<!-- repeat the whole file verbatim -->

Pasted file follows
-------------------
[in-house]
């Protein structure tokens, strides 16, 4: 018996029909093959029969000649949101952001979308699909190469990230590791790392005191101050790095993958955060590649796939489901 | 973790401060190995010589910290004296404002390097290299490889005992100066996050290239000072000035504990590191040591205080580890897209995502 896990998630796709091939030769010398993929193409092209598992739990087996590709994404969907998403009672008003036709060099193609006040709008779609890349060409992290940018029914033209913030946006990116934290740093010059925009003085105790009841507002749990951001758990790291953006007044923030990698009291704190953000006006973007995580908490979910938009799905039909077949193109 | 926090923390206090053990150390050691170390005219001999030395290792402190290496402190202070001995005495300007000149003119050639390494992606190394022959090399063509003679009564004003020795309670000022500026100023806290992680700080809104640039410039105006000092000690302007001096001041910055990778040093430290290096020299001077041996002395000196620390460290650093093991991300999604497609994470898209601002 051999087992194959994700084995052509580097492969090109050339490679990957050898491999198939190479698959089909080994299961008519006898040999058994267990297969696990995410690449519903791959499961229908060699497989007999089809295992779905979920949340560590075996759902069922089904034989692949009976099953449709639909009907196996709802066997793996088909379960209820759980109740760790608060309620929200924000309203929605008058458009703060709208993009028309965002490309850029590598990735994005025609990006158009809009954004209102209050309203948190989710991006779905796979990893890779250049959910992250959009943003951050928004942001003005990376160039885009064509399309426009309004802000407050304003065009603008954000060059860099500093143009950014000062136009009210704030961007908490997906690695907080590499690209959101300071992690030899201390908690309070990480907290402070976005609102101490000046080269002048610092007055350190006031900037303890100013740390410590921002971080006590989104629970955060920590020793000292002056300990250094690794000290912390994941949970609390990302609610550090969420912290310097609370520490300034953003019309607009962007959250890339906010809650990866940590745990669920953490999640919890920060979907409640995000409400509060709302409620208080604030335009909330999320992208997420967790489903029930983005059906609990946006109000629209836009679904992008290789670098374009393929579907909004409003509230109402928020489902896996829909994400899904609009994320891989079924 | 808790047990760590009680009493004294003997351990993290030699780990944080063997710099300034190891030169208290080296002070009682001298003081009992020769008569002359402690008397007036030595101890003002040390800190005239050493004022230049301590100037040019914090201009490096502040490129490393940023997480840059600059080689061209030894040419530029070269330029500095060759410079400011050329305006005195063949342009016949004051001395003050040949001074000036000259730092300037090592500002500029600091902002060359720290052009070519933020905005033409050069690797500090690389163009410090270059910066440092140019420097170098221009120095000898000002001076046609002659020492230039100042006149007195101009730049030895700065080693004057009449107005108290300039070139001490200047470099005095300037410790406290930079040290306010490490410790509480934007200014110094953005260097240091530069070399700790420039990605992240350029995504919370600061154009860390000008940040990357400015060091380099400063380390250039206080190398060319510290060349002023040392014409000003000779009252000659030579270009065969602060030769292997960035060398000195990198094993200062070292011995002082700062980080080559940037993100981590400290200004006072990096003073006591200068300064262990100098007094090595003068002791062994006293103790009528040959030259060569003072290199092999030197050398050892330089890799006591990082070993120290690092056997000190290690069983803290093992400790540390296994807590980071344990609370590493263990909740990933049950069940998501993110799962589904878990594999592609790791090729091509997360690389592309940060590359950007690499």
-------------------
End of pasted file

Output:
[in-house]
């Protein structure tokens, strides 16, 4: 018996029909093959029969000649949101952001979308699909190469990230590791790392005191101050790095993958955060590649796939489901 | 973790401060190995010589910290004296404002390097290299490889005992100066996050290239000072000035504990590191040591205080580890897209995502 896990998630796709091939030769010398993929193409092209598992739990087996590709994404969907998403009672008003036709060099193609006040709008779609890349060409992290940018029914033209913030946006990116934290740093010059925009003085105790009841507002749990951001758990790291953006007044923030990698009291704190953000006006973007995580908490979910938009799905039909077949193109 | 926090923390206090053990150390050691170390005219001999030395290792402190290496402190202070001995005495300007000149003119050639390494992606190394022959090399063509003679009564004003020795309670000022500026100023806290992680700080809104640039410039105006000092000690302007001096001041910055990778040093430290290096020299001077041996002395000196620390460290650093093991991300999604497609994470898209601002 051999087992194959994700084995052509580097492969090109050339490679990957050898491999198939190479698959089909080994299961008519006898040999058994267990297969696990995410690449519903791959499961229908060699497989007999089809295992779905979920949340560590075996759902069922089904034989692949009976099953449709639909009907196996709802066997793996088909379960209820759980109740760790608060309620929200924000309203929605008058458009703060709208993009028309965002490309850029590598990735994005025609990006158009809009954004209102209050309203948190989710991006779905796979990893890779250049959910992250959009943003951050928004942001003005990376160039885009064509399309426009309004802000407050304003065009603008954000060059860099500093143009950014000062136009009210704030961007908490997906690695907080590499690209959101300071992690030899201390908690309070990480907290402070976005609102101490000046080269002048610092007055350190006031900037303890100013740390410590921002971080006590989104629970955060920590020793000292002056300990250094690794000290912390994941949970609390990302609610550090969420912290310097609370520490300034953003019309607009962007959250890339906010809650990866940590745990669920953490999640919890920060979907409640995000409400509060709302409620208080604030335009909330999320992208997420967790489903029930983005059906609990946006109000629209836009679904992008290789670098374009393929579907909004409003509230109402928020489902896996829909994400899904609009994320891989079924 | 808790047990760590009680009493004294003997351990993290030699780990944080063997710099300034190891030169208290080296002070009682001298003081009992020769008569002359402690008397007036030595101890003002040390800190005239050493004022230049301590100037040019914090201009490096502040490129490393940023997480840059600059080689061209030894040419530029070269330029500095060759410079400011050329305006005195063949342009016949004051001395003050040949001074000036000259730092300037090592500002500029600091902002060359720290052009070519933020905005033409050069690797500090690389163009410090270059910066440092140019420097170098221009120095000898000002001076046609002659020492230039100042006149007195101009730049030895700065080693004057009449107005108290300039070139001490200047470099005095300037410790406290930079040290306010490490410790509480934007200014110094953005260097240091530069070399700790420039990605992240350029995504919370600061154009860390000008940040990357400015060091380099400063380390250039206080190398060319510290060349002023040392014409000003000779009252000659030579270009065969602060030769292997960035060398000195990198094993200062070292011995002082700062980080080559940037993100981590400290200004006072990096003073006591200068300064262990100098007094090595003068002791062994006293103790009528040959030259060569003072290199092999030197050398050892330089890799006591990082070993120290690092056997000190290690069983803290093992400790540390296994807590980071344990609370590493263990909740990933049950069940998501993110799962589904878990594999592609790791090729091509997360690389592309940060590359950007690499």